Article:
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This must be the place: Your neighbor isn’t out to get you, nor is your local newspaper

The Black Lives Matter march in Maggie Valley. (photo: Garret K. Woodward) The Black Lives Matter march in Maggie Valley. (photo: Garret K. Woodward)

Stepping out of my pickup truck this past Saturday afternoon, I stood in the parking lot of the Maggie Valley Town Hall. 

In the front entrance of the building were an array of local law enforcement agencies from around Haywood County. Underneath the big trees in the front yard were Black Lives Matter protesters. On the lawn next door, with eyes aimed at those under the big trees, were the counter protesters. 

With all the emotional lead-up to the BLM march on Aug. 1 seen online, I honestly didn’t know what to expect: as a journalist and as a proud resident of Haywood County and greater Western North Carolina. 

Over 100 folks marched along Soco Road from town hall to the fire department (a mile or so each way in the hot sun). With one lane of the road marked off for the march, a few hundred counter protesters were scattered along the sidewalk for the entire route through the heart of Maggie, with innumerable vehicles passing by either honking for or against the march. 

Safety was the main concern and was upheld by the local law enforcement agencies onsite to walk with and protect the protesters. Hats off to those town and county officers who, in full uniform and gear belts, strolled alongside the protesters to ensure everything went smoothly, which it did. 

Both sides were mostly peaceful and respectful, truth be told. Yes, I heard some vile things shouted at the protesters here and there. And yes, there were countless motorcycles revving their engines to drown out the protest chants. But, I also witnessed incredible compassion and unity among those marching, many of which are folks who live in Haywood County and who I’ve called friends for several years. 

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While I observed and photographed those familiar faces in the march, I didn’t see or experience people trying to upend their own backyard. Nobody was there to physically destroy local businesses in a riot-like scenario. Nobody was there to fight and disrupt peace. If anything, it was a display of courage and personal conviction to seek out a better tomorrow, perhaps today. 

At one point, I wandered across Soco Road to snap a few photos of the counter protesters. An older lady in the crowd saw my media badge dangling from my neck and called me out on it. 

“You with Smoky Mountain News?” she shouted at me. “Yes ma’am.” “Well, I heard y’all are a bunch of Communists.” “Well, ma’am, I’m sorry to disappoint you, but that isn’t true.” “Y’all are a bunch of fuckin’ Communists.” Cue my exit from that interaction. 

Sorry lady, I don’t have time to deal with the constant barrage of insults hurled at my newsroom on a daily basis. For the thousandth time: your local newspaper isn’t out to get you.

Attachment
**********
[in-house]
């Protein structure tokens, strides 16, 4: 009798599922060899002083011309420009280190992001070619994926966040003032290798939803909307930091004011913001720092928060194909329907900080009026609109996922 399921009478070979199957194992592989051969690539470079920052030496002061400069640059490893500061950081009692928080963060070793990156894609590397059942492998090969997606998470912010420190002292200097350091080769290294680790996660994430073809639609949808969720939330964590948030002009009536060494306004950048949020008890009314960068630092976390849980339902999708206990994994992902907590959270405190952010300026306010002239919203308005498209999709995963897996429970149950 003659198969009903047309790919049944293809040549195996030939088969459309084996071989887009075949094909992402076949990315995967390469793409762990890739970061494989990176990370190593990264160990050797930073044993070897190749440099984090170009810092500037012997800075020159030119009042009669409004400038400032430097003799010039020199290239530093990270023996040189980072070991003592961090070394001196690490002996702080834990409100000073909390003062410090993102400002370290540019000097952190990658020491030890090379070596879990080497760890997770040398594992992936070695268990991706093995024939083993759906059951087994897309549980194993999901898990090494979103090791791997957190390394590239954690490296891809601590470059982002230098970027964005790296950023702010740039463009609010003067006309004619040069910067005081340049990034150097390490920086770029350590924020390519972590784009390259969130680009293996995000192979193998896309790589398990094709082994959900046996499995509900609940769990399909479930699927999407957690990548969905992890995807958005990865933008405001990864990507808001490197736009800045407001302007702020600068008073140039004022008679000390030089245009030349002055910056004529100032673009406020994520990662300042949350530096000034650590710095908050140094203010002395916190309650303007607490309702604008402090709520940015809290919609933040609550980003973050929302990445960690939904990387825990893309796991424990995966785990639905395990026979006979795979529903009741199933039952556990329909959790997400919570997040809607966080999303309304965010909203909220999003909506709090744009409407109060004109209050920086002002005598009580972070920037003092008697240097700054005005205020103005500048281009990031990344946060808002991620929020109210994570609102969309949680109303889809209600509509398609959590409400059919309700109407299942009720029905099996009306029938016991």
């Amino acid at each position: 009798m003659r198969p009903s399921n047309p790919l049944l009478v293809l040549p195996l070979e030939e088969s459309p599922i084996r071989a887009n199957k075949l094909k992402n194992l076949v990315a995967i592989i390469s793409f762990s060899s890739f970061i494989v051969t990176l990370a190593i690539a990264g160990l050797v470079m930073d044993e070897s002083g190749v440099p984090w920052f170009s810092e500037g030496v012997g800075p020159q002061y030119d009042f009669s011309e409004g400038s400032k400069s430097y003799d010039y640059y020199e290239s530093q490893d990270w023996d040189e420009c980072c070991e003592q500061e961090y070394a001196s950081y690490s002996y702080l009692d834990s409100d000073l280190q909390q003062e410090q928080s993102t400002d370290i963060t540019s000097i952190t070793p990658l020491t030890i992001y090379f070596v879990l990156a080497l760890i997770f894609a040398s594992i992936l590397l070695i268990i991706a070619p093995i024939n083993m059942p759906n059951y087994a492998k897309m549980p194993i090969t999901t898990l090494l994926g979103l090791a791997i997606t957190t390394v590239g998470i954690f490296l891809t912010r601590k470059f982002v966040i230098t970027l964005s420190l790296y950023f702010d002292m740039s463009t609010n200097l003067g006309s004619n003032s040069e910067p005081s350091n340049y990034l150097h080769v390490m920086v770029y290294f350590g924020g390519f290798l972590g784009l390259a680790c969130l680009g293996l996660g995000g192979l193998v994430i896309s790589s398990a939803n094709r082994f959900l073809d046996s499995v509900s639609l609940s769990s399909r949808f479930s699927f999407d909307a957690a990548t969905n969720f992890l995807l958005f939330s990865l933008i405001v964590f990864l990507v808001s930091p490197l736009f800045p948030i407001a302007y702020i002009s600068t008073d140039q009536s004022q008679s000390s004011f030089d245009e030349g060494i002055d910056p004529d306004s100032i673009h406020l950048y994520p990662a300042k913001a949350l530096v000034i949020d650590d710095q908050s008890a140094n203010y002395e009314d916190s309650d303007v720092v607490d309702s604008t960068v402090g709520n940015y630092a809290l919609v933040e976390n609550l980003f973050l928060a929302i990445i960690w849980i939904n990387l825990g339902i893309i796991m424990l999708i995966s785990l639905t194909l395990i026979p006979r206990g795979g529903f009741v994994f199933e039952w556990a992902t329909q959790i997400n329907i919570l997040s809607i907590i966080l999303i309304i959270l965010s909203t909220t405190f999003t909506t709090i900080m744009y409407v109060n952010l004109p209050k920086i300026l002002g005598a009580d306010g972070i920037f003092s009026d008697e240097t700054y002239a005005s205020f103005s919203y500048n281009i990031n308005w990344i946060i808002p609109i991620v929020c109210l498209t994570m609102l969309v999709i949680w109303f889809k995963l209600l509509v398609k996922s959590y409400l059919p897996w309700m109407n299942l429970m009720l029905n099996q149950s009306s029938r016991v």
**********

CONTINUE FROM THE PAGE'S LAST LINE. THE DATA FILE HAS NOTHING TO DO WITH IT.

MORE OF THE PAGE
We are journalists, editors and publishers who live in your communities. We choose to live and work here. This is our home. And with that, we work hard day in and day out to accurately cover and properly interpret the issues that are affecting all of us in these ancient mountains. 

To that point, I did find many folks within the counter protesters that weren’t angry or pissed off. These are folks that sincerely believe in their side of the issue, who stood firmly and in silence with their signs or just mere presence in solidarity for their cause.

Meandering around, I kept noticing the invisible line between the protesters and counter protesters. Though the BLM marchers did make it clear beforehand to not engage with irate counter protesters, there was not one person who stepped over the invisible line with a welcoming gesture to find common ground or understanding.

In my 14-year career as a journalist, and one mainly working in Small Town USA, I find most folks — regardless of political persuasion, religion, etc. — want a lot of the same things, either simply for themselves or their families, or for their community, too. Your neighbor isn’t your enemy. Your neighbor is an often-missed opportunity to find common ground and to work together. 

So, can’t we just tone down the yelling a few notches to what my mother called “an indoor voice”? Can we actually stop, listen and hear what the other person has to say? When will we stop pointing fingers and offer a helping hand instead? When will the anger and division be turned into a place where actual positive, tangible change can occur? 

The march ended with an eight-minute and 46-second moment of silence in front of town hall for the late George Floyd (the exact amount of time he had a knee pressed into his neck by a Minneapolis police officer). It was a genuinely powerful thing to stand there amid the protesters, the only sound being a slight afternoon breeze of a bird chipping nearby.

I must say, I will never be the same after attending that march. I’m still trying to digest and process what I saw and heard, for good or ill. If anything, I remain optimistic for the future of our society and this country, in general. I do. 

And I will continue to wake up each day and aim to bridge this great divide that only seems to get bigger as we push into the unknowns and uncertainty of this era in American and world history. 

Life is beautiful, grasp for it, y’all. 

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